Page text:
In 2017, Michelle Carter was convicted of involuntary manslaughter, for urging—via text message—her boyfriend to commit suicide. After serving nearly half her sentence, the 22-year-old is seeking parole.
Carter, who began her 15-month sentence in February for her role in the death of 18-year-old Conrad Roy III, is set to appear before a parole board Thursday, reported CBS Boston.
According to The Hill, in 2014, when Carter was 17, she and Roy allegedly talked on the phone while he committed suicide by inhaling carbon Monoxide while inside a truck at a Kmart parking lot in Fairhaven, Massachusetts.
During the alleged phone call, Carter, who never took the stand during her trial, reportedly ordered Roy back into his truck causing his death, ruled the judge that presided over the case.
There is no recording of the phone call, but the judge made the decision based on a text Carter sent her friend in which she claims she told Roy to re-enter the vehicle.
“This court has found that Carter’s actions and failure to act where it was her self-created duty to Roy since she put him in that toxic environment constituted reckless conduct,” said the judge, CNN reported.
“The court finds that the conduct caused the death of Mr. Roy,” he added.
The Prosecution claims Carter also sent Roy text messages urging him to follow through with the suicide after he became scared and hesitant.
“The time is right and you are ready … just do it babe,” she wrote in a text the day Roy killed himself.
“You can’t think about it. You just have to do it. You said you were gonna do it. Like I don’t get why you aren’t,” read another text from Carter.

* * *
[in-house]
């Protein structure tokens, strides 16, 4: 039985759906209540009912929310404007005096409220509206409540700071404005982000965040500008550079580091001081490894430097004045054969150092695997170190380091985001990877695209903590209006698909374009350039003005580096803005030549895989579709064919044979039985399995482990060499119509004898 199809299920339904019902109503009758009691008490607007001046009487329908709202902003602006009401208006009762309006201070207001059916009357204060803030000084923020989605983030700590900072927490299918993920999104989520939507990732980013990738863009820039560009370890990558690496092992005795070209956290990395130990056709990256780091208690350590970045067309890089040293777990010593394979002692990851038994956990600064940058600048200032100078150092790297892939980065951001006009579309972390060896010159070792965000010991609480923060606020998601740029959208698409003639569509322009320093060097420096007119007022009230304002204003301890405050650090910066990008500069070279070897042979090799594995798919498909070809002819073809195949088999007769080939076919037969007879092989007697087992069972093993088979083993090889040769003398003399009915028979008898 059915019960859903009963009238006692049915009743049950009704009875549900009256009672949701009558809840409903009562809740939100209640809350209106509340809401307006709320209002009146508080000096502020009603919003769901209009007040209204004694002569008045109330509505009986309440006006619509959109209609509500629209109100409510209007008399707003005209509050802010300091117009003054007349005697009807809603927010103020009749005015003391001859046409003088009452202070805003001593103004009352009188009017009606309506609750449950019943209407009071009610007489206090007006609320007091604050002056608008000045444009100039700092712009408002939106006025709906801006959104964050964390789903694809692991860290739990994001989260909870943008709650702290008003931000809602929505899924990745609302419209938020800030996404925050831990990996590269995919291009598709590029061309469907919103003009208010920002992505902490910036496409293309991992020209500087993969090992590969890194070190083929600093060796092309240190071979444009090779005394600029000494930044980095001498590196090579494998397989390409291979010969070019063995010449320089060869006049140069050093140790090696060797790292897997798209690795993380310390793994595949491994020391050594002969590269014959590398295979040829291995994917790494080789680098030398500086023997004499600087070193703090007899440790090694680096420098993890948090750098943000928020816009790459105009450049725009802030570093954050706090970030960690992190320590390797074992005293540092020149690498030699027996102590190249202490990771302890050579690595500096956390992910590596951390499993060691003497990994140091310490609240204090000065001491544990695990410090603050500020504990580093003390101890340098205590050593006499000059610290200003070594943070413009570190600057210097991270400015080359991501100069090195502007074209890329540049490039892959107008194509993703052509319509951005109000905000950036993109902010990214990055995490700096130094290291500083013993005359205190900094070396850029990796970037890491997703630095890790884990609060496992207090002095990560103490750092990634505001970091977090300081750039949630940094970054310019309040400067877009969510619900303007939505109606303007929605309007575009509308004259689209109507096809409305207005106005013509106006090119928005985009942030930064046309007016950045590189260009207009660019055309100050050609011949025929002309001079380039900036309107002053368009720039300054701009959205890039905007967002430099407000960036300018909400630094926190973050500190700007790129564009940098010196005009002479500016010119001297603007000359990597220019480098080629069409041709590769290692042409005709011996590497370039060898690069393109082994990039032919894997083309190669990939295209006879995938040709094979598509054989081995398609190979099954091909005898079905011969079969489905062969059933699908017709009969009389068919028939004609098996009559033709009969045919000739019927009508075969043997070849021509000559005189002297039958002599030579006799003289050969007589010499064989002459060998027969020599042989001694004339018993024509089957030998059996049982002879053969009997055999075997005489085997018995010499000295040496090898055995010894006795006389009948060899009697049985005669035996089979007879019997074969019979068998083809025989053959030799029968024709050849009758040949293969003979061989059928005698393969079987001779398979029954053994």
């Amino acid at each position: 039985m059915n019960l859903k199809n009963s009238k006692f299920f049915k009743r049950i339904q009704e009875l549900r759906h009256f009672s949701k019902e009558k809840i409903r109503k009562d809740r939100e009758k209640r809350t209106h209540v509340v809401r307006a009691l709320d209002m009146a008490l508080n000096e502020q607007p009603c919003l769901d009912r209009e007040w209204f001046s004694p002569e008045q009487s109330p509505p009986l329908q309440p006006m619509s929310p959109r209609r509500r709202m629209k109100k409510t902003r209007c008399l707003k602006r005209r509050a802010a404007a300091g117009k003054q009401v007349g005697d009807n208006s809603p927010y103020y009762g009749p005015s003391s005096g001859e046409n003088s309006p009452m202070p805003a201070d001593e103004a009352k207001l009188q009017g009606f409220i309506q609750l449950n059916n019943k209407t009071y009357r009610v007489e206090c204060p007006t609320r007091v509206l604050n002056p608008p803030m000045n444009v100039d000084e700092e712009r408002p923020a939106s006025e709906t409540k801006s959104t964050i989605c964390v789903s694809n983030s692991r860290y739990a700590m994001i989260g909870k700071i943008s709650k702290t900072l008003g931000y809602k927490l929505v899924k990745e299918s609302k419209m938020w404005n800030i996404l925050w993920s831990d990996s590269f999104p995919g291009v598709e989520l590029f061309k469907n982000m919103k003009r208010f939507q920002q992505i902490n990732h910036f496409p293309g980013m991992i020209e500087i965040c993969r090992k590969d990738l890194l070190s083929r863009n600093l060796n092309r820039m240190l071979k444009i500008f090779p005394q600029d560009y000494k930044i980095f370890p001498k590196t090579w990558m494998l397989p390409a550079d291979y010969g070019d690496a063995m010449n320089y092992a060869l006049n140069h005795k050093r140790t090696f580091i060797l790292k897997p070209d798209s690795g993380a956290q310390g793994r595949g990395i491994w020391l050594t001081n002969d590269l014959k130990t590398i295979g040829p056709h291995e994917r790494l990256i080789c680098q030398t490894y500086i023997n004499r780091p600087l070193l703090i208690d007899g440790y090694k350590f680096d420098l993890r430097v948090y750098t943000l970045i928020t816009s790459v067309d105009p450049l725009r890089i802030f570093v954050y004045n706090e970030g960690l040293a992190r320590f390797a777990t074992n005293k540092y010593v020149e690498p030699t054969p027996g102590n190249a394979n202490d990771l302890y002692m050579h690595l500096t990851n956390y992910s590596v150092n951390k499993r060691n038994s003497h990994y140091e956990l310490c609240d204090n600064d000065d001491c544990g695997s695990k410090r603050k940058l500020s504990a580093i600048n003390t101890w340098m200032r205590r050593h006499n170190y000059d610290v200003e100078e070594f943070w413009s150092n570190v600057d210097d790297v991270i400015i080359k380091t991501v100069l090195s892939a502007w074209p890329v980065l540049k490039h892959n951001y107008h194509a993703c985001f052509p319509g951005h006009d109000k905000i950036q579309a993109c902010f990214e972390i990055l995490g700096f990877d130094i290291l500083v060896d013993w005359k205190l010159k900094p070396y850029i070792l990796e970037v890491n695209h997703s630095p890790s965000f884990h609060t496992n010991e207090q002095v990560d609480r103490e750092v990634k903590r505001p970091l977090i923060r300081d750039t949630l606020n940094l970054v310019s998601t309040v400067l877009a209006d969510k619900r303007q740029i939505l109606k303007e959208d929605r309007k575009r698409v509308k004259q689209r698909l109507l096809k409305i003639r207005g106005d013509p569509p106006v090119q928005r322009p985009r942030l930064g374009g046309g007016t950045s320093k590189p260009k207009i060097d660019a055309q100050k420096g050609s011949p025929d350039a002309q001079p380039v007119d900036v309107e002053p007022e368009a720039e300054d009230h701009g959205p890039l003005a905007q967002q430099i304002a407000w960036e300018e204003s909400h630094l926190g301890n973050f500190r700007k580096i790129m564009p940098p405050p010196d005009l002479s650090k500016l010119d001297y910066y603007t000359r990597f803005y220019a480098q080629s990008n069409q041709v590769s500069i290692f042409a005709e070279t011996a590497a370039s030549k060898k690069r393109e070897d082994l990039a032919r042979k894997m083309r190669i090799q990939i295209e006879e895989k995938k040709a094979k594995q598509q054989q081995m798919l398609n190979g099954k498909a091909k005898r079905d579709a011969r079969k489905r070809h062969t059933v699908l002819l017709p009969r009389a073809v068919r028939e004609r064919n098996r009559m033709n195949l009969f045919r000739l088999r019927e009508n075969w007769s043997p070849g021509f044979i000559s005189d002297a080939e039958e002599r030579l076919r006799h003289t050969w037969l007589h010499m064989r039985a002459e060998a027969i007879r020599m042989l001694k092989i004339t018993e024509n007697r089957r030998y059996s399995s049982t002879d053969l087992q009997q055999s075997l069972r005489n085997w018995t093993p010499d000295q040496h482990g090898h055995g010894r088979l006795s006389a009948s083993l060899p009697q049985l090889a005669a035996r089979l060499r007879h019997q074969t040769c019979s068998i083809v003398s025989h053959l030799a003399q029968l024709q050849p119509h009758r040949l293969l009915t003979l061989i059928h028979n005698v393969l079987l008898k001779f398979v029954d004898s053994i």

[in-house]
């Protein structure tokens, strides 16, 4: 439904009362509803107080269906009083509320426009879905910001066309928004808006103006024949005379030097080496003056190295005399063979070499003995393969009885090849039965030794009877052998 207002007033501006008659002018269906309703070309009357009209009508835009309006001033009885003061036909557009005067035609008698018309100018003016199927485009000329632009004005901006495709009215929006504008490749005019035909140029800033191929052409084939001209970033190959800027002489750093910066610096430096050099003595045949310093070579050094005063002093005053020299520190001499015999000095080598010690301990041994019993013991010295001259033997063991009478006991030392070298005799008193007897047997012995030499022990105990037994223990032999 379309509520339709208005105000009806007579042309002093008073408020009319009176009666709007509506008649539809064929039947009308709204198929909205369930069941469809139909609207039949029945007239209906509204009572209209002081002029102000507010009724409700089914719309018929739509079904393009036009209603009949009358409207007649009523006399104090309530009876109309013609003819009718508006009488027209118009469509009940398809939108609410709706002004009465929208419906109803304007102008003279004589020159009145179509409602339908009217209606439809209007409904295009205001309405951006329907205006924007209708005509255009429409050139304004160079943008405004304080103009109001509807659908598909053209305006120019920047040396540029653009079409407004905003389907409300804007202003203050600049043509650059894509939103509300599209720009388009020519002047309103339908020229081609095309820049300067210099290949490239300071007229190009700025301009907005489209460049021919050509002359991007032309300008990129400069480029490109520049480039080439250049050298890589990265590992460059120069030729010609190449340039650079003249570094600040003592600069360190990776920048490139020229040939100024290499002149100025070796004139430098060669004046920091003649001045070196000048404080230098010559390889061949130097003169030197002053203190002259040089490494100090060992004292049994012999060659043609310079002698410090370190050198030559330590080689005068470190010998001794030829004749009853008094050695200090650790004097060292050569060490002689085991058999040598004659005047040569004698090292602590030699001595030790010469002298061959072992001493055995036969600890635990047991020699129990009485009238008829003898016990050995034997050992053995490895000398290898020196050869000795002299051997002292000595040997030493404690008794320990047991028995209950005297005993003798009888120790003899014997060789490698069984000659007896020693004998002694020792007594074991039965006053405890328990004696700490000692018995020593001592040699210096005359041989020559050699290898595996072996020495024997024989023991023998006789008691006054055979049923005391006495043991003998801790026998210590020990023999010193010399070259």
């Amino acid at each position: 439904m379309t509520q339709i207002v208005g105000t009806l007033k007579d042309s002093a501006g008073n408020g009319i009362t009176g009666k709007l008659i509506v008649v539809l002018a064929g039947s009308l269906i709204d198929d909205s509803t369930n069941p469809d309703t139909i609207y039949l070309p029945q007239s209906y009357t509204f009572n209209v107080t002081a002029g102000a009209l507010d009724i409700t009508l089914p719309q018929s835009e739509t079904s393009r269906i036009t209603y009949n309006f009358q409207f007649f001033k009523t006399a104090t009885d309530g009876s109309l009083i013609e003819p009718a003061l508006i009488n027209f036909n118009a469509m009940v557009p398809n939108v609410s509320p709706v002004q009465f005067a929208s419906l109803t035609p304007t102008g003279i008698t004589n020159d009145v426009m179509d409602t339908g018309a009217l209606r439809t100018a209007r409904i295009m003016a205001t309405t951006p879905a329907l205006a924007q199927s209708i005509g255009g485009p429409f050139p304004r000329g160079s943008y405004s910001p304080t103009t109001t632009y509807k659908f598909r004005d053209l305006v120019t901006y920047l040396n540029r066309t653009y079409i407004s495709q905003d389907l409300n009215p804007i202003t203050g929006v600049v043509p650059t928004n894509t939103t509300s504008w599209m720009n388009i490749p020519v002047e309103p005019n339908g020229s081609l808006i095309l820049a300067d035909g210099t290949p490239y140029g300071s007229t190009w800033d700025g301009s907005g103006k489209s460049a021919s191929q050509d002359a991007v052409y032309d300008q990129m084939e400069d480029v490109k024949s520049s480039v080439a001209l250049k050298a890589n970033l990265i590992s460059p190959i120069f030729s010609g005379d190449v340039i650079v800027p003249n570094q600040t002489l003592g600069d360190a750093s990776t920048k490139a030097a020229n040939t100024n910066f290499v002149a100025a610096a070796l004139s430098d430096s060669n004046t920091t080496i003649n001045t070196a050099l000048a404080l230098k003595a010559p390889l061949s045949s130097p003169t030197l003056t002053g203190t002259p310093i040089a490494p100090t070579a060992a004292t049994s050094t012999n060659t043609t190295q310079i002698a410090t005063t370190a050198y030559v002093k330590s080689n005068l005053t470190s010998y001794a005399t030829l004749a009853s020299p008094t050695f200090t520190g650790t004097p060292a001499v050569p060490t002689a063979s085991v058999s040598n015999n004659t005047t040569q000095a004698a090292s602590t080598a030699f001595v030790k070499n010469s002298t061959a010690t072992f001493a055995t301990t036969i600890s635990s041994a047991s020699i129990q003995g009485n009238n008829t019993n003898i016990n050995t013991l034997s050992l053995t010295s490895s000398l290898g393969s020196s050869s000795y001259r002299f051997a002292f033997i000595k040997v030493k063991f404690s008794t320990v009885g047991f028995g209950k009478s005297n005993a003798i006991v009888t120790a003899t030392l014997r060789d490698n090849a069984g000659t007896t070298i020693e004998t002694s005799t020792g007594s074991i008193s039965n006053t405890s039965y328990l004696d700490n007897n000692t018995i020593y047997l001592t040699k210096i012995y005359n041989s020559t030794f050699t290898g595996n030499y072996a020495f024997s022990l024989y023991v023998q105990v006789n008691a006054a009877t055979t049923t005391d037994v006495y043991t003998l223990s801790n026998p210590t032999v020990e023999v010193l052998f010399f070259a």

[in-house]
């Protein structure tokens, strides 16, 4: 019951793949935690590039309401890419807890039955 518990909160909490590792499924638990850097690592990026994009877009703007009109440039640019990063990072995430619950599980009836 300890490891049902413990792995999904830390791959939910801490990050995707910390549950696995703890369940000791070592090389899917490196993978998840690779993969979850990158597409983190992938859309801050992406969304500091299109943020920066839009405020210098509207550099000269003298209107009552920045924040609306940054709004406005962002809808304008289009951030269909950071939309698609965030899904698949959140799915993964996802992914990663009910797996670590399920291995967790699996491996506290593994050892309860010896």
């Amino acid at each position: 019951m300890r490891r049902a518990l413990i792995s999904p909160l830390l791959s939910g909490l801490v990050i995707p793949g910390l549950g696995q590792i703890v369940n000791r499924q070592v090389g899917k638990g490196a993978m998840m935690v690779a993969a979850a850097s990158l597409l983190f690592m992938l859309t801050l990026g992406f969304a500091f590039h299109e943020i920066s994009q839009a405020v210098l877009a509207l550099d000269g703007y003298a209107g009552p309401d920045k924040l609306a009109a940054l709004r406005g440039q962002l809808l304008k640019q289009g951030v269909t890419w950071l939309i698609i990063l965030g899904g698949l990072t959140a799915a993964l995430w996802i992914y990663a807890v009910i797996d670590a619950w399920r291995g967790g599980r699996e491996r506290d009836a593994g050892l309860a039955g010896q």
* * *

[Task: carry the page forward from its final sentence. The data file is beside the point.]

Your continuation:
Carter’s defense team—before a Massachusetts Supreme Court in July—appealed the guilty verdict claiming the First Amendment protected her words.
The Supreme Court, however, sided with the initial judgment saying the evidence demonstrates that “by her wanton or reckless conduct, she caused the victim’s death by suicide.”
Carter’s Attorneys also argued that the conviction violated her Fifth Amendment rights by enforcing assisted suicide laws arbitrarily and without due process.
The case was later discussed in a two-part documentary on HBO.
Massachusetts lawmakers have also proposed a “Conrad’s Law,” which would make manipulating someone into suicide punishable by up to five years in prison.
Lynn Roy, Conrad’s mother, said—in a statement read by a prosecutor, supporting the lawmaker’s proposal—she prays that her son’s death “will save lives someday.”
“There is not one day that I do not mourn the loss of my beloved son,” she added.